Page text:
I do have to say, I used to work at a restaurant that made mint panna cotta and it was heaven.

  5. Emiline

    My favorite!

  6. Just Serving Ice Cream

    I don’t know about aliens…but Mint Chip is my all-time favorite homemade ice cream! Both to eat and to make!

    If I’m not in the mood for experimenting with new ice cream recipes – I always default to Mint Chip ice cream!

  7. Jeena

    I love the picture of that wonderful chunk of chocolate. 🙂

  8. Joanna

    Mmm I love mint chip ice cream! This version looks delicious, I’m adding it to the “make this when I get an ice cream maker” list. Though I might try a version with fresh mint first, only because I LOVE fresh mint. Even if it tastes different, it’s got to be good!

    Speaking of which… while mint chip ice cream might be sort of an anomaly in that mint hasn’t infiltrated all sorts of other desserts, I think there are quite a few mint/chocolate combos. Like Thin Mints, and Grasshoppers, and Andes mints, and peppermint patties… and I have a tin of mint hot chocolate in my cabinet… but I digress. I tend to seek out mint-flavored anything so maybe it’s just me. 😉

  9. cathy

    Thanks everyone!
    Mark: I never knew Oregon was the major mint grower in the states, huh. And as for saving some for “guests,” my friend Matt devoured the entire carton when I left it at his place instead of saving some for me. I guess I’m an awesome friend.
    Joanna: True about the thin mints, etc… but dairy with mint seems sort of rare.
    Sarah: I’ll have to try the panna cotta next…

  10. j

    So what is a good way to save egg whites and/or yolks when one or the other is called for in a recipe? I just made bread that called for 3/4 c of egg whites and threw the yolks out. Now I wish I had them because I am so going to pull out the ice cream maker now.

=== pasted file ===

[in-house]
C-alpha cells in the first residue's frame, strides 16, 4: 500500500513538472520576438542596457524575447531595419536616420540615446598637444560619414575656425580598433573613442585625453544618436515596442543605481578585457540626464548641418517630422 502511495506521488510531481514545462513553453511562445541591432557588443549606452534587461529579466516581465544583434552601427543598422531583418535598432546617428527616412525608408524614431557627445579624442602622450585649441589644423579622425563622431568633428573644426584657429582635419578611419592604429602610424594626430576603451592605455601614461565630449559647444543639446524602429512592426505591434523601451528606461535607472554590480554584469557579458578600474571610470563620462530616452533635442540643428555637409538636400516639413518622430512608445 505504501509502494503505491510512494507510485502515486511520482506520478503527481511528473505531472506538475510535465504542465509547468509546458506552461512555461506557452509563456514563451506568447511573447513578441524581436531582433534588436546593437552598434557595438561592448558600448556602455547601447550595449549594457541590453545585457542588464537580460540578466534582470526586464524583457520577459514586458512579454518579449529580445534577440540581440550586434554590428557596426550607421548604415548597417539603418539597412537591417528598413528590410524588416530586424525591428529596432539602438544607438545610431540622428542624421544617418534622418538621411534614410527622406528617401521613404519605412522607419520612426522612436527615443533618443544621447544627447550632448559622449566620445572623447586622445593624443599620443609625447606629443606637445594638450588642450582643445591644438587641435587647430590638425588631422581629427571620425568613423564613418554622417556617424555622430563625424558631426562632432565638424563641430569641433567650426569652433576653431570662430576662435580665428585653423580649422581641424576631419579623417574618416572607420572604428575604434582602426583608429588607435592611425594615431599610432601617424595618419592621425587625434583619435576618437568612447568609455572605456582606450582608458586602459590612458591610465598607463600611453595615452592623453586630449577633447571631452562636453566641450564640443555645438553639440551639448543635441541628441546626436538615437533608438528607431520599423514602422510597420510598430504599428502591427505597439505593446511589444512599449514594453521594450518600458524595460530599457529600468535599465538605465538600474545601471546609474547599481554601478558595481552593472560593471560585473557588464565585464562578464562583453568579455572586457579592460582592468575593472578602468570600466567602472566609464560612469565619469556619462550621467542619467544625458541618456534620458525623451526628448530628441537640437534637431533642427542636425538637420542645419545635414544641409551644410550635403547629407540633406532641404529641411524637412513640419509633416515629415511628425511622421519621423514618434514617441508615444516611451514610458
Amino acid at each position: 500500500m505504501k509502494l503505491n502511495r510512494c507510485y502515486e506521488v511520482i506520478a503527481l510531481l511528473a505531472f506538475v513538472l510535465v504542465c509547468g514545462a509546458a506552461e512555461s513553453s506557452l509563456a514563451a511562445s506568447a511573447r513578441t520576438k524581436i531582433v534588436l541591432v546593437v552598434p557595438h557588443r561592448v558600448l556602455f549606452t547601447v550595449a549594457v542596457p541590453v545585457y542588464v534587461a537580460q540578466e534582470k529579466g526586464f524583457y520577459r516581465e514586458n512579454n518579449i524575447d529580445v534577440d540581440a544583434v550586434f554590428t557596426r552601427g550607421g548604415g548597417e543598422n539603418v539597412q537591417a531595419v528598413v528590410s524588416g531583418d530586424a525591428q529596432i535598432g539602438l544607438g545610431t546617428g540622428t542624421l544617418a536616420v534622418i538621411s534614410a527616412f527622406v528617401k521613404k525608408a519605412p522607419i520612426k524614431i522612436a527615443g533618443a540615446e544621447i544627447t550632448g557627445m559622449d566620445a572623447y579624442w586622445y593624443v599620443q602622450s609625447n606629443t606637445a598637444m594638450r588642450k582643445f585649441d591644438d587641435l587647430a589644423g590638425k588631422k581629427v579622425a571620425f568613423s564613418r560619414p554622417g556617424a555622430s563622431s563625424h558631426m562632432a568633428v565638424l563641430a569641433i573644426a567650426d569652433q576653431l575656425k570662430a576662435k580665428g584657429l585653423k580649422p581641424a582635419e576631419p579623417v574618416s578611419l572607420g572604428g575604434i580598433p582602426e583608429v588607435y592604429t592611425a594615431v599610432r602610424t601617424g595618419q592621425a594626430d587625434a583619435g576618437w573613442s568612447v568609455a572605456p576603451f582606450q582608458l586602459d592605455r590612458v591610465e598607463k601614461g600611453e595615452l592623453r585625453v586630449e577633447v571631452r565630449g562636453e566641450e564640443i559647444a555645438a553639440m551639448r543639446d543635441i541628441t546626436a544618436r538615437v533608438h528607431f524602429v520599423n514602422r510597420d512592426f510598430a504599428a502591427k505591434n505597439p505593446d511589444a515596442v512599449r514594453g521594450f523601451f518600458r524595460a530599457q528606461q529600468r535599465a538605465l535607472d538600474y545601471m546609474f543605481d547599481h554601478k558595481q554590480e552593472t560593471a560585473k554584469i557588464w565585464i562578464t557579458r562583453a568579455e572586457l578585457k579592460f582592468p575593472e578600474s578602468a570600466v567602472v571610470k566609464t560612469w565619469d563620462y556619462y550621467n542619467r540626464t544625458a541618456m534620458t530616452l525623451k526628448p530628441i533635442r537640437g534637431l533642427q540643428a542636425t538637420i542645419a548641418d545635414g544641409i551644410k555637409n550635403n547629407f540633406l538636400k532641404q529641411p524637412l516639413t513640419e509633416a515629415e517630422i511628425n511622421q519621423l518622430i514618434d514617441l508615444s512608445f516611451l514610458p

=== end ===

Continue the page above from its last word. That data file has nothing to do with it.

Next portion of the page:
11. EB

    Any recommendations for a particular cone?

  12. Mike

    This looks delicious! I made a minty ice cream recently and loved it, too.

  13. Danica

    I LOVE mint-flavored anything. One year, I bought 6 big bags of mint-flavored M&Ms at winterholidaytime, intending to maybe eat from two of them and sell the other four on ebay… and over the course of the year I ate every single one. omg. so good.

    I never knew anyone else who defaulted to mint chocolate chip ice cream! That has been my standby flavor since childhood. It is SO GOOD. And I agree – Andes and Thin Mints and such aside, there is far too little mint and mint-chocolate stuff out there. I have had bakeries and, most recently, Trader Joe’s tell me that it’s “seasonal.” How ridiculous! It’s COOLING – if anything it should be most celebrated in the summer.

    Also, I found a good recipe many years ago for a mint ice cream that can be made without an ice-cream maker… and I’ve still never tried it! I am unhappy to say that my current bottle of mint flavoring is peppermint AND spearmint (ugh) because Trader Joe’s was out of their organic peppermint flavor (seasonal my ass) and everywhere else had either this or incredibly expensive McCormick’s crap. But maybe it will make good mint ice cream anyway.

  14. Danica

    Oh and J: I’ve heard that the easiest way to save egg parts is to freeze them – even drop the yolks or whites in ice cube trays and pop them out later!